Skilled workers and their dependents are the largest group of economic immigrants in Canada, and their labour market integration is critical for immigrant well-being as well as host country economic productivity. However, immigrant professionals face significant barriers to workplace integration, including unfamiliarity with workplace norms and practices. Drawing on constructivist grounded theory, this qualitative study examined challenges associated with socio-cultural workplace interactions and etiquettes among immigrant professionals in Alberta, Canada, as well as strategies to facilitate workplace integration. Data was collected through semi-structured interviews with 32 immigrant professionals and 30 immigrant service providers and employers. Participants described challenges related to workplace communication and interactions, adaptation to new workplace cultures, recognition of qualifications and experience, and professional outcomes. They identified general professional values, skills, and capacities, and communication and relationships perceived as essential for workplace integration. Strategies for supporting workplace integration included continuing learning and education, training on cultural diversity and workplace skills, professional field experience, and professional mentorship. These findings have implications for practice and policies facilitating the workplace integration of immigrant professionals in Canada, including training and mentorship approaches.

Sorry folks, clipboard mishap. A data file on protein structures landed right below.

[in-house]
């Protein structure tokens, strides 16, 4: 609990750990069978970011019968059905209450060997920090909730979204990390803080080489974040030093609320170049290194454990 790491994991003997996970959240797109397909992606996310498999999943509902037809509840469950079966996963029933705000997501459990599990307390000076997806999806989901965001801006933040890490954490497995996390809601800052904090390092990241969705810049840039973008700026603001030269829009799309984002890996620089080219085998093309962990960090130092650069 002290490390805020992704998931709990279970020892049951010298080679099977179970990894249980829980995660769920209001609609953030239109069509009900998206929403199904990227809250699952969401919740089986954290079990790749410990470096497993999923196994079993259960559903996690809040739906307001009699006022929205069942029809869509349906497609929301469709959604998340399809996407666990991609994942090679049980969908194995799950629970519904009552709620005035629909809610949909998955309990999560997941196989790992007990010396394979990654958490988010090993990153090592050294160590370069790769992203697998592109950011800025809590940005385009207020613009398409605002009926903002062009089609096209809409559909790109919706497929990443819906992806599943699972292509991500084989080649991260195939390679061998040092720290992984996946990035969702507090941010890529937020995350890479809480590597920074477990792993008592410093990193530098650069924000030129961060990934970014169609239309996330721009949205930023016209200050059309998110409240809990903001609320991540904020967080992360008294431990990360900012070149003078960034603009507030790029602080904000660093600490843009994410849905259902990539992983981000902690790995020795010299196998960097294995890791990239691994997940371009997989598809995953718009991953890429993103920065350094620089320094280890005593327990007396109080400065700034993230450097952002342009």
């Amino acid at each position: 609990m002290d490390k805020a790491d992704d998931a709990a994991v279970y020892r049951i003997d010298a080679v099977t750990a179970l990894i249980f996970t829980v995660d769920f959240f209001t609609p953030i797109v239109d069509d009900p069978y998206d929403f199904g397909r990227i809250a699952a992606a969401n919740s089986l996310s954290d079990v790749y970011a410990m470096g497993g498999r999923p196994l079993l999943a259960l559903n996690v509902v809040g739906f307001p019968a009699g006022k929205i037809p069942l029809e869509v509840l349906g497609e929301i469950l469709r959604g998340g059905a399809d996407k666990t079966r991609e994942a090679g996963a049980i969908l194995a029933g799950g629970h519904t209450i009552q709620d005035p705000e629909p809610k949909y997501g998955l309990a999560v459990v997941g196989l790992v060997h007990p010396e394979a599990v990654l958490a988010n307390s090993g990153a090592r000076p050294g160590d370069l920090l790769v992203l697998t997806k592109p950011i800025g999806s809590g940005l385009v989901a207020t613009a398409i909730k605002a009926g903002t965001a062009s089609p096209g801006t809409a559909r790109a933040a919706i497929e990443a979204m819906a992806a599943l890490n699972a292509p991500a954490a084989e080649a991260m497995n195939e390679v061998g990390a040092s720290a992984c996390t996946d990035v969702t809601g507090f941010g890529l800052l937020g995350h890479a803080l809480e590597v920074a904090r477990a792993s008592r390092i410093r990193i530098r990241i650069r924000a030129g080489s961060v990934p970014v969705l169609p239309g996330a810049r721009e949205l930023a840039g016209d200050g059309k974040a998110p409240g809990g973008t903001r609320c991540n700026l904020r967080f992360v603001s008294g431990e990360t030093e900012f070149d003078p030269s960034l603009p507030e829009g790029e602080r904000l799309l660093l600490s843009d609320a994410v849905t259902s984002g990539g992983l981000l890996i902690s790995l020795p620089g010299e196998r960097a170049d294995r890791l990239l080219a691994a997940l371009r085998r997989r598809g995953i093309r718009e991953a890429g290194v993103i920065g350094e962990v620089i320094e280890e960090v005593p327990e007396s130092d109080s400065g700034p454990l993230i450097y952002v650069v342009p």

|Number of pages||23|
|Journal||Journal of International Migration and Integration|
|Publication status||Published - 1 Aug 2017|
- Labour market
- Workplace culture
ASJC Scopus subject areas
- Cultural Studies